Cytotoxicity of curcumin (upper curve ) and DMSO (lower curve) were shown in the graph.

Curcumin induced significant cell death in C666-1 cell line and caused cell cycle arrest in G2-M phase and in both HK-1 and C666-1 cell lines.

For the HK-1 cell line, after conducting the flow cytometry, the graph and data was drawn and shown in figure 5. Two curcumin concentrations were used for flow cytometry: 10μM and 20μM. Corresponding concentrations of solvent control were also run for flow cytometry. Compared with the control group, slight increase number of SubG1 phase was observed in 10µM curcumin group(4.37%) and 20µM curcumin group (6.02%), which was not statistically significant. A decrease in G1 phase (control: 54.06%, 10µM curcumin: 47.88%, 20µM curcumin: 4.23%) and increase in G2 phase (control: 11.34%, 10µM curcumin: 8.06%, 20µM curcumin: 68.14%) were also observed which was statistically significant. The solvent control groups showed little percentage of subG1 phase (0.002% and 0.003%). Other percentages were similar to the control group.

Figure 5. Histogram gained from flow cytometry analysis of HK-1 cell line. The control group, treatment group (curcumin 10µM and 20µM) and solvent control group (DMSO 1:1000, 1:2000) were shown in the graph.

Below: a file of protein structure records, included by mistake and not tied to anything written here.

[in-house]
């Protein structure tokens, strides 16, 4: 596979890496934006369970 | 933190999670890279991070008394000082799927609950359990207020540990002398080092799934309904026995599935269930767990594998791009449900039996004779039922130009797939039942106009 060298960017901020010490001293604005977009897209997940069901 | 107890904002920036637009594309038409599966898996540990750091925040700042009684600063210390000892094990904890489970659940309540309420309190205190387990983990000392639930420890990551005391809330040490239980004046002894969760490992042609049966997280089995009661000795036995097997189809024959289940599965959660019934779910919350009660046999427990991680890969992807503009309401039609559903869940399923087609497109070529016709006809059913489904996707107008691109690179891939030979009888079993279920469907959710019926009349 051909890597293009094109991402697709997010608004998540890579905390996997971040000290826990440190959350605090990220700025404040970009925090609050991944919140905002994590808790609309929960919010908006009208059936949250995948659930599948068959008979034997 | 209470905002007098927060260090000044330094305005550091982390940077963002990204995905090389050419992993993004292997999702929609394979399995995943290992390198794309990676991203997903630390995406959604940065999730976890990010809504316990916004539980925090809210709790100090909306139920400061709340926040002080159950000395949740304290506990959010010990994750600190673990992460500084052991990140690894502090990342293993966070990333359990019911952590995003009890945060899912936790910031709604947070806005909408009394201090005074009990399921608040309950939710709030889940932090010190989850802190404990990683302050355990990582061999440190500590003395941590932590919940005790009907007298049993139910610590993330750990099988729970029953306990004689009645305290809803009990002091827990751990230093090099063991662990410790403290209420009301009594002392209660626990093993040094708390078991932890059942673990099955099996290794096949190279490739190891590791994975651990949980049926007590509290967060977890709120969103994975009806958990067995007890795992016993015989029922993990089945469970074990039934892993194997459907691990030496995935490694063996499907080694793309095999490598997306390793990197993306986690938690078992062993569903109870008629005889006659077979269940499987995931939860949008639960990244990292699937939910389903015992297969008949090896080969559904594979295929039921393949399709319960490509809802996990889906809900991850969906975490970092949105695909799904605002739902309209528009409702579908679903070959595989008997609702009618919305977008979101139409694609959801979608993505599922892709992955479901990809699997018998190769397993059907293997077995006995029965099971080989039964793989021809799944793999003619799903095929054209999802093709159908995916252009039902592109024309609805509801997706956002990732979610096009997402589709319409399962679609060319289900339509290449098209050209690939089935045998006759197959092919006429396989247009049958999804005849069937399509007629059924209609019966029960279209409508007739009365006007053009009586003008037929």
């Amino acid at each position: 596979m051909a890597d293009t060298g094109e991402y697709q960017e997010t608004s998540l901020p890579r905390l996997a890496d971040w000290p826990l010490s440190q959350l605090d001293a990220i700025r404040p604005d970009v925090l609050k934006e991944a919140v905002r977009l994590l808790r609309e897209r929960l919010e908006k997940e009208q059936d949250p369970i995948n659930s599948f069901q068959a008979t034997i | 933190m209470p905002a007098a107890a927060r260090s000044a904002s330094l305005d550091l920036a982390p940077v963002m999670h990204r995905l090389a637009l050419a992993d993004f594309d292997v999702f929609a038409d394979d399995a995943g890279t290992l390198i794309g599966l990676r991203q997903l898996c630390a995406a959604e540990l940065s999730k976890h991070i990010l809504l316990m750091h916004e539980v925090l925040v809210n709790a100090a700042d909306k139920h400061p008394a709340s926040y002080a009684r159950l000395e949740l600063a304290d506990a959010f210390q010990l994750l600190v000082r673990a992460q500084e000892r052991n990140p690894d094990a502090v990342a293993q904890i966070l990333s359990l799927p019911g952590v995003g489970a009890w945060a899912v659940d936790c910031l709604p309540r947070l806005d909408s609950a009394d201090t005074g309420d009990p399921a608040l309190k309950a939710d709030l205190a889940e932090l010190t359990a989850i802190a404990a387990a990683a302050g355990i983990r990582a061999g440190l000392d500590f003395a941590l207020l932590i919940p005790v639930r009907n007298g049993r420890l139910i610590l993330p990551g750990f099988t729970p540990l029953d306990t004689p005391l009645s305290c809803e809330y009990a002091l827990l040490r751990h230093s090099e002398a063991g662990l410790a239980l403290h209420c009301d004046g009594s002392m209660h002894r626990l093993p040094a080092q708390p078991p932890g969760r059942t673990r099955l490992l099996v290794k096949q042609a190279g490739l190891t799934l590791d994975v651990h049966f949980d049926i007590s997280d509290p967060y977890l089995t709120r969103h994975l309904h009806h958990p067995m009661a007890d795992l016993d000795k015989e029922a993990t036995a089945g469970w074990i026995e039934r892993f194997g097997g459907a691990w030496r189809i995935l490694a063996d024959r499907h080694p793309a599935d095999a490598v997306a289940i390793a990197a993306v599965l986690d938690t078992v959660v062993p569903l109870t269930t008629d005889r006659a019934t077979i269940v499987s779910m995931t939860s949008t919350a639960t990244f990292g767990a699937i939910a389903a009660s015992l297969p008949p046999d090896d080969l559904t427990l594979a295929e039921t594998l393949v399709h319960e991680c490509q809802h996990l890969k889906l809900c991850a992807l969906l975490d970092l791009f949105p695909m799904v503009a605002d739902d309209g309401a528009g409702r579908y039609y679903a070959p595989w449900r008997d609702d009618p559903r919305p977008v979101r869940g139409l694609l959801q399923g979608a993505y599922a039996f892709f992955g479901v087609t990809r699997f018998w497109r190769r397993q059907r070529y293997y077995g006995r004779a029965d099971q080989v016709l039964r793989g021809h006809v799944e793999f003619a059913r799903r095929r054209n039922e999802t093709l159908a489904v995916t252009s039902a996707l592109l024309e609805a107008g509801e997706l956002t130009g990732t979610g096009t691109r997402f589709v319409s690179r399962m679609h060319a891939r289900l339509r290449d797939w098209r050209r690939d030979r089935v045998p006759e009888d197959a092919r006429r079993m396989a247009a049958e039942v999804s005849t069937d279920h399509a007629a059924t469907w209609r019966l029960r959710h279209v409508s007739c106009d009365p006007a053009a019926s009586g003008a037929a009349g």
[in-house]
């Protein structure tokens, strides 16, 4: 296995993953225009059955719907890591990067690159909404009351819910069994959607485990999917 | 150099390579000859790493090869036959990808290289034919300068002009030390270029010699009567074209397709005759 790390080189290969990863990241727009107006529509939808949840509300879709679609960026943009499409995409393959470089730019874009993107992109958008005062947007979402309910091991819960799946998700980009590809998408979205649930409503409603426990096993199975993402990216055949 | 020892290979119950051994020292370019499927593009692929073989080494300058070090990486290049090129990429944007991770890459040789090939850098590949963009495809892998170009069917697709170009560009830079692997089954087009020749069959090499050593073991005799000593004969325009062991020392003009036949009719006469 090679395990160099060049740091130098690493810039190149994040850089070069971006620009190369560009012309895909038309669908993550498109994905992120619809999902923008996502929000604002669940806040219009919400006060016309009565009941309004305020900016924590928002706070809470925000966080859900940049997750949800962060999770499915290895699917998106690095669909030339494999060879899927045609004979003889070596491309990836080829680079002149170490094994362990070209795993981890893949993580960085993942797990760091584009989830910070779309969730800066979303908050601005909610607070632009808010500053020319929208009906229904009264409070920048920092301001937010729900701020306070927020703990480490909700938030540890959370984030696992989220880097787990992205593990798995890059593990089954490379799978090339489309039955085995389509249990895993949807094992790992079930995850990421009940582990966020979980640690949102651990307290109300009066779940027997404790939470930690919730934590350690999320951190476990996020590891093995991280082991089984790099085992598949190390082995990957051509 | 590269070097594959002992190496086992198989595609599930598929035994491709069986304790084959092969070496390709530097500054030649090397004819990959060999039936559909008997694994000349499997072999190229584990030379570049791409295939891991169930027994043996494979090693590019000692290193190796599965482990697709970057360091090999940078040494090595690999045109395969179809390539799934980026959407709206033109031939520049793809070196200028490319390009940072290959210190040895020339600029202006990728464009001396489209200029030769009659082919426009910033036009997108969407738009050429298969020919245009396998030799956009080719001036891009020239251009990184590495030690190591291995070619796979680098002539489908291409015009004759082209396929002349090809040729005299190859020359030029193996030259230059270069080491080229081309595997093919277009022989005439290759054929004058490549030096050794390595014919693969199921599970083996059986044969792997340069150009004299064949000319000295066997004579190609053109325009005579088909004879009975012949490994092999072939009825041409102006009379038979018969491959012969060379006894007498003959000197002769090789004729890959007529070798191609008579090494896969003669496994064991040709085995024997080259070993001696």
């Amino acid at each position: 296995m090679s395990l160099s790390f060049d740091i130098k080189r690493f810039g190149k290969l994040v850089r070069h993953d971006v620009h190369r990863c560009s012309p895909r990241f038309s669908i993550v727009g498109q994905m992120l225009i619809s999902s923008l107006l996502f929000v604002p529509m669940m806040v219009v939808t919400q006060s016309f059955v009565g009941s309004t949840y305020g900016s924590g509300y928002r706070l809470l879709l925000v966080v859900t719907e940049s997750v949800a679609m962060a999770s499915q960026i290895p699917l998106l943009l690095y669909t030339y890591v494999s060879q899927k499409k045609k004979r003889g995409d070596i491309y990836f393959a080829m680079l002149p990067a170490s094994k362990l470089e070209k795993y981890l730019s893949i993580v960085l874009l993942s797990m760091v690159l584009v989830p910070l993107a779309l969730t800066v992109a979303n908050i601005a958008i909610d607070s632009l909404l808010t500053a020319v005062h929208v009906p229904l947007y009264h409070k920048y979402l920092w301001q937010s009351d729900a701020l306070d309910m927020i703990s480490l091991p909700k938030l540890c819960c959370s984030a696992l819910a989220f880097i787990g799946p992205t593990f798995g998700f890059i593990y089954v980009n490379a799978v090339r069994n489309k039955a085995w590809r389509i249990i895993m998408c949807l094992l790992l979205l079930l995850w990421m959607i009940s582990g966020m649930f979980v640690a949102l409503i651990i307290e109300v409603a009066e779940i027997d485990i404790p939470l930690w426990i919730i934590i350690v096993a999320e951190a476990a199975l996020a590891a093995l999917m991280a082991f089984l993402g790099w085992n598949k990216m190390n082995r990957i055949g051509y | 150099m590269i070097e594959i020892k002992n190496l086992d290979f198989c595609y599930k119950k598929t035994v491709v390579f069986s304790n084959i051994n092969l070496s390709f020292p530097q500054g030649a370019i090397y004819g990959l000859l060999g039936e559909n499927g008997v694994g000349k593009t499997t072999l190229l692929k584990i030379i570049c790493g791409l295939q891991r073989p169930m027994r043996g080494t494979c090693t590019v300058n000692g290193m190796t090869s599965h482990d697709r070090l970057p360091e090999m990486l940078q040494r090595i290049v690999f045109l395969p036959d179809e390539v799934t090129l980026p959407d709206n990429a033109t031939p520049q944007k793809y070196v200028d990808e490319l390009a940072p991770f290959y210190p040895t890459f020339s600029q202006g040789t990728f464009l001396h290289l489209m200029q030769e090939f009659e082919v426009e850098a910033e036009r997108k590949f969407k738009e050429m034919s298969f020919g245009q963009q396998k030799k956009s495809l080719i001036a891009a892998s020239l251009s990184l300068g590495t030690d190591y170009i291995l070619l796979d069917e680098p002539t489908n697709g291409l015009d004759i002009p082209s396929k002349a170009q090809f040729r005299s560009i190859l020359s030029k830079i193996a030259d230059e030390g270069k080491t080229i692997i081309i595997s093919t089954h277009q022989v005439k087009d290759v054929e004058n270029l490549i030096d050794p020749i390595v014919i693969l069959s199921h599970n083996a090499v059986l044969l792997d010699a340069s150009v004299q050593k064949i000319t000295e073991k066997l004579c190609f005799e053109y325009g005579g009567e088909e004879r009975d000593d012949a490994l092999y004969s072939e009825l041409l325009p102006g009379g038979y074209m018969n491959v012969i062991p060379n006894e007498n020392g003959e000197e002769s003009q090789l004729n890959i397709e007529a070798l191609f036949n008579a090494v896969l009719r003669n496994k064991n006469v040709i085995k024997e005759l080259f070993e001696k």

For C666-1 cell line, the graph and data is shown in Figure 6. There were two time points: 24 hours and 72 hours. Due to technical problems, the data of 20µM of curcumin treatment for 24 hours was missed. For 24 hour's group, the treatment group showed higher percentage in SubG1 phase (0.12%) compared with the control (0.002%), which was statistically significant. A significant higher percentage of G2 phase (23.74%) was also observed as well as a significant lower percentage of G1 phase (48.73%). For the 72 hour's group, the treatment group showed a higher SubG1, especially for the 20µM treatment (48.56%), which was significant. The graph also demonstrated a higher G2 (10µM curcumin: 16.35%, 20µM curcumin: 14.80%, control: 11.22%) and a lower G1 (10µM curcumin: 56.21%, 20µM curcumin: 25.72%, control: 69.38%).

Curcumin 10uM 24hrs